“Cessation” by Michael DiBiasio-Ornelas


Michael DiBiasio-Ornelas
Last Site Media (2021)
ISBN 9780578875293
Reviewed by Megan Weiss for Reader Views (03/21)

“Cessation” by Michael DiBiasio-Ornelas is told by Aaron, a young entrepreneur trying to navigate his way through the Great Recession. Aaron started his own business, after years of slaving away as just one more corporate peon, aimed at helping smaller businesses confront and fight back against copyright infringement.  Aaron knows firsthand how the greedy, big corporations – the 1% – can be, and how unscrupulous these companies can sometimes be about using content that might not have been created themselves.  When his business starts circling the drain during the 2008 recession, he hires Walker, a young man experiencing his own existential crisis.  Walker, though seemingly a young, successful, vibrant guy, seems to have a clawing sadness and despair weighing him down.  As Aaron gets more tangled up in Walker’s messy inner world, he finds himself wanting to help the younger man, but not really knowing how to do so.  Ultimately unable to save Walker from himself, Aaron reflects back upon his brief, yet impactful relationship with Walker to consider what else he might have done to save Walker.

“Cessation” is a unique reading experience.  With few active scenes and not much dialogue, the book mostly seems to take place within Aaron’s thoughts.  Though slow-paced at times and with a tendency to digress, Aaron’s thought-process sets the tone for the overall book, and therefore creates an environment that is quite personal and intimate.  The reader feels quite connected to Aaron, despite the fact that the book reads largely like an inner diary than a full narrative.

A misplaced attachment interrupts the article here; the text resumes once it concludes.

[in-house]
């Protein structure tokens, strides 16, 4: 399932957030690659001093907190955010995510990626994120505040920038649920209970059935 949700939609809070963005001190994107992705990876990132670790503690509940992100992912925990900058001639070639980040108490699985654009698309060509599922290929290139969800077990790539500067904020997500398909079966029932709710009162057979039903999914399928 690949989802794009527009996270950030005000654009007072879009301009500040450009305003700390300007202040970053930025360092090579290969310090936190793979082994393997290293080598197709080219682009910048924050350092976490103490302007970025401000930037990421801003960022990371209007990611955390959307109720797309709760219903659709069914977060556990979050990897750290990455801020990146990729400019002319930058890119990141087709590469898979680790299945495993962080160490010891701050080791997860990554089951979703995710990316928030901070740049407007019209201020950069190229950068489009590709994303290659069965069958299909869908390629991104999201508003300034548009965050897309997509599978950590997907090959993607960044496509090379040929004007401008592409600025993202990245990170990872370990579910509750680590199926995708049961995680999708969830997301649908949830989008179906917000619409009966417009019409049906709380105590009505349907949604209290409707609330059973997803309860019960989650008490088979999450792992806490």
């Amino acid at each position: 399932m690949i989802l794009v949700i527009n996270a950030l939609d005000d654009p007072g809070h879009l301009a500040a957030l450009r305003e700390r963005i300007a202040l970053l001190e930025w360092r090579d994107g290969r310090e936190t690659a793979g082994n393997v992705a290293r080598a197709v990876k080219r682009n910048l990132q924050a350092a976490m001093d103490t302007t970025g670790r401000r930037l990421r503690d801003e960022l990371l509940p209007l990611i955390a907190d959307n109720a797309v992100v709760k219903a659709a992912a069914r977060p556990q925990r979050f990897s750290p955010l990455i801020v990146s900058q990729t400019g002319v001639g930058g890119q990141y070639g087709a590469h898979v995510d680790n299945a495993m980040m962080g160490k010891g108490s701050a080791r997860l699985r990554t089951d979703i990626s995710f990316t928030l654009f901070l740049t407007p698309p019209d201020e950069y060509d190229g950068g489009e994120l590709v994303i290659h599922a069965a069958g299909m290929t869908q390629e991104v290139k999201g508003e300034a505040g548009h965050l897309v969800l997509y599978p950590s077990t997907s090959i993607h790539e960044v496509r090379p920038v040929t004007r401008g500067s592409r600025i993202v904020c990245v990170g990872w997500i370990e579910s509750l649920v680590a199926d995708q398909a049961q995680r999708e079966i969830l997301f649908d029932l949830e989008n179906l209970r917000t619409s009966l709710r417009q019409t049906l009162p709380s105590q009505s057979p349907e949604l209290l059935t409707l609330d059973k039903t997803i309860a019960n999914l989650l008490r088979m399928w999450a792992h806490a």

“Cessation” provides commentary on mental illness, capitalism, and the human tendency to personalize the sufferings of others in order to fit them into our own category or troubles.  While mostly unconscious, throughout the book Aaron seems to be evaluating his words and actions leading up to his meeting Walker, throughout their brief, yet close companionship, and after Walker’s death.  He seems to genuinely wish he could have done something to help Walker more, but at the same time it is evident that he is having trouble deciding whether this desire is for his benefit or Walker’s. 

When looking at other people’s sufferings, do we, as humans, desire to help because we genuinely feel empathy toward this other group or individual?  Or do we want to help only to assuage our own guilt at not having done more, or failing to help, in the past?

I think the setting of “Cessation”, during the 2008 recession, was a great choice.  It is a time that a lot of readers will be able to identify with, and which has a lot of parallels to our current social and economic statuses.  Both then and now America has had to reconsider how great its Capitalist system really is, since it seems to be failing so many people in terms of job loss, homelessness, and financial instability. 

“Cessation” provides a deep, thought-provoking reading experience.  While it is not a book for those simply looking for light, quick reading material, it is a book that audiences more interested in existential crises and social commentary would enjoy.  It is almost like a long, yet vital monologue capturing the innermost evils of American society, such as greed and corruption, while emphasizing the importance of human decency, common courtesy, and showing love to each other.  In today’s social climate, these are topics and conversations that we need to have more often.

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